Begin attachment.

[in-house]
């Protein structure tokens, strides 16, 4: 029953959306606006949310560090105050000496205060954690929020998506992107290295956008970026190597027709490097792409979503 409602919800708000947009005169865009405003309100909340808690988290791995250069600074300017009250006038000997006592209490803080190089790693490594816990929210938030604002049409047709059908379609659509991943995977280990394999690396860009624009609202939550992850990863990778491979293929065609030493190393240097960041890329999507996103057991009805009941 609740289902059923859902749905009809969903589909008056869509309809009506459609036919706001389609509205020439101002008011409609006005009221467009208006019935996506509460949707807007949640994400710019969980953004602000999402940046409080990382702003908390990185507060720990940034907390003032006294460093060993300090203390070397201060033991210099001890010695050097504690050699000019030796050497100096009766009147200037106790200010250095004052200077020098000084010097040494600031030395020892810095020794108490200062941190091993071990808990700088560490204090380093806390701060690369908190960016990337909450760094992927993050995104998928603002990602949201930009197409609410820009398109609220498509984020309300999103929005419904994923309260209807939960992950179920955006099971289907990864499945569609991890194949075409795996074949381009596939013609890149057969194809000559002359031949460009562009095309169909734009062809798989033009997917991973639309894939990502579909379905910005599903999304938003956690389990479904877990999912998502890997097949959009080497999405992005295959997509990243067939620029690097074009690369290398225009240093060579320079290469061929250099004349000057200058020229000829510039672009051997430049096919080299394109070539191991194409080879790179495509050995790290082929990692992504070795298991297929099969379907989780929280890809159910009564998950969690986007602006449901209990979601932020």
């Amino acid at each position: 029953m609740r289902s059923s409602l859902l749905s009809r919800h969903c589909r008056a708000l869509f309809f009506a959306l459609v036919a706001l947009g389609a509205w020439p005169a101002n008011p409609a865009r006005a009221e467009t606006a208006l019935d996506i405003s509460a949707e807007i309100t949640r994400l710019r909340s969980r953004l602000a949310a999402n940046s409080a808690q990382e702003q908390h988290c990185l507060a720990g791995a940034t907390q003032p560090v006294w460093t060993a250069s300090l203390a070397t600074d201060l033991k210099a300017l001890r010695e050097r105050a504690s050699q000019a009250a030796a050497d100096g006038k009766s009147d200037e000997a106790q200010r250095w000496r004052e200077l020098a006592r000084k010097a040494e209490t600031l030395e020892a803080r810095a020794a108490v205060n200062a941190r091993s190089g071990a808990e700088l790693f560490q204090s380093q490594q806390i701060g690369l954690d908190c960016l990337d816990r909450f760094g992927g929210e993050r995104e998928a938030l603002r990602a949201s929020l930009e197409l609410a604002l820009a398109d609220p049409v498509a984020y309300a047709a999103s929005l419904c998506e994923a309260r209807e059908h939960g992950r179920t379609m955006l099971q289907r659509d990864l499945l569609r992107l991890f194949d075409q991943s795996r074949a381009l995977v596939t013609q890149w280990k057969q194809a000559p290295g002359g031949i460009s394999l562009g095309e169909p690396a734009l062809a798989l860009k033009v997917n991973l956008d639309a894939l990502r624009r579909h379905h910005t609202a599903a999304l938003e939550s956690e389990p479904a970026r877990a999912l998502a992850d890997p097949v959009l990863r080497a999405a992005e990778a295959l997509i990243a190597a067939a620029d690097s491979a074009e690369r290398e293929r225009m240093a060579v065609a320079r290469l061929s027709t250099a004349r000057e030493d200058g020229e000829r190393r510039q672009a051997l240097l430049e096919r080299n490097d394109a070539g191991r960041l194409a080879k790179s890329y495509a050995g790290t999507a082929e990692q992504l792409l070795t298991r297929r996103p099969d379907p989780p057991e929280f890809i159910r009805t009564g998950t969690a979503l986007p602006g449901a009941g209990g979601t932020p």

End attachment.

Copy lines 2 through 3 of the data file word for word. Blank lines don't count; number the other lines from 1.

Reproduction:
């Protein structure tokens, strides 16, 4: 029953959306606006949310560090105050000496205060954690929020998506992107290295956008970026190597027709490097792409979503 409602919800708000947009005169865009405003309100909340808690988290791995250069600074300017009250006038000997006592209490803080190089790693490594816990929210938030604002049409047709059908379609659509991943995977280990394999690396860009624009609202939550992850990863990778491979293929065609030493190393240097960041890329999507996103057991009805009941 609740289902059923859902749905009809969903589909008056869509309809009506459609036919706001389609509205020439101002008011409609006005009221467009208006019935996506509460949707807007949640994400710019969980953004602000999402940046409080990382702003908390990185507060720990940034907390003032006294460093060993300090203390070397201060033991210099001890010695050097504690050699000019030796050497100096009766009147200037106790200010250095004052200077020098000084010097040494600031030395020892810095020794108490200062941190091993071990808990700088560490204090380093806390701060690369908190960016990337909450760094992927993050995104998928603002990602949201930009197409609410820009398109609220498509984020309300999103929005419904994923309260209807939960992950179920955006099971289907990864499945569609991890194949075409795996074949381009596939013609890149057969194809000559002359031949460009562009095309169909734009062809798989033009997917991973639309894939990502579909379905910005599903999304938003956690389990479904877990999912998502890997097949959009080497999405992005295959997509990243067939620029690097074009690369290398225009240093060579320079290469061929250099004349000057200058020229000829510039672009051997430049096919080299394109070539191991194409080879790179495509050995790290082929990692992504070795298991297929099969379907989780929280890809159910009564998950969690986007602006449901209990979601932020």
């Amino acid at each position: 029953m609740r289902s059923s409602l859902l749905s009809r919800h969903c589909r008056a708000l869509f309809f009506a959306l459609v036919a706001l947009g389609a509205w020439p005169a101002n008011p409609a865009r006005a009221e467009t606006a208006l019935d996506i405003s509460a949707e807007i309100t949640r994400l710019r909340s969980r953004l602000a949310a999402n940046s409080a808690q990382e702003q908390h988290c990185l507060a720990g791995a940034t907390q003032p560090v006294w460093t060993a250069s300090l203390a070397t600074d201060l033991k210099a300017l001890r010695e050097r105050a504690s050699q000019a009250a030796a050497d100096g006038k009766s009147d200037e000997a106790q200010r250095w000496r004052e200077l020098a006592r000084k010097a040494e209490t600031l030395e020892a803080r810095a020794a108490v205060n200062a941190r091993s190089g071990a808990e700088l790693f560490q204090s380093q490594q806390i701060g690369l954690d908190c960016l990337d816990r909450f760094g992927g929210e993050r995104e998928a938030l603002r990602a949201s929020l930009e197409l609410a604002l820009a398109d609220p049409v498509a984020y309300a047709a999103s929005l419904c998506e994923a309260r209807e059908h939960g992950r179920t379609m955006l099971q289907r659509d990864l499945l569609r992107l991890f194949d075409q991943s795996r074949a381009l995977v596939t013609q890149w280990k057969q194809a000559p290295g002359g031949i460009s394999l562009g095309e169909p690396a734009l062809a798989l860009k033009v997917n991973l956008d639309a894939l990502r624009r579909h379905h910005t609202a599903a999304l938003e939550s956690e389990p479904a970026r877990a999912l998502a992850d890997p097949v959009l990863r080497a999405a992005e990778a295959l997509i990243a190597a067939a620029d690097s491979a074009e690369r290398e293929r225009m240093a060579v065609a320079r290469l061929s027709t250099a004349r000057e030493d200058g020229e000829r190393r510039q672009a051997l240097l430049e096919r080299n490097d394109a070539g191991r960041l194409a080879k790179s890329y495509a050995g790290t999507a082929e990692q992504l792409l070795t298991r297929r996103p099969d379907p989780p057991e929280f890809i159910r009805t009564g998950t969690a979503l986007p602006g449901a009941g209990g979601t932020p």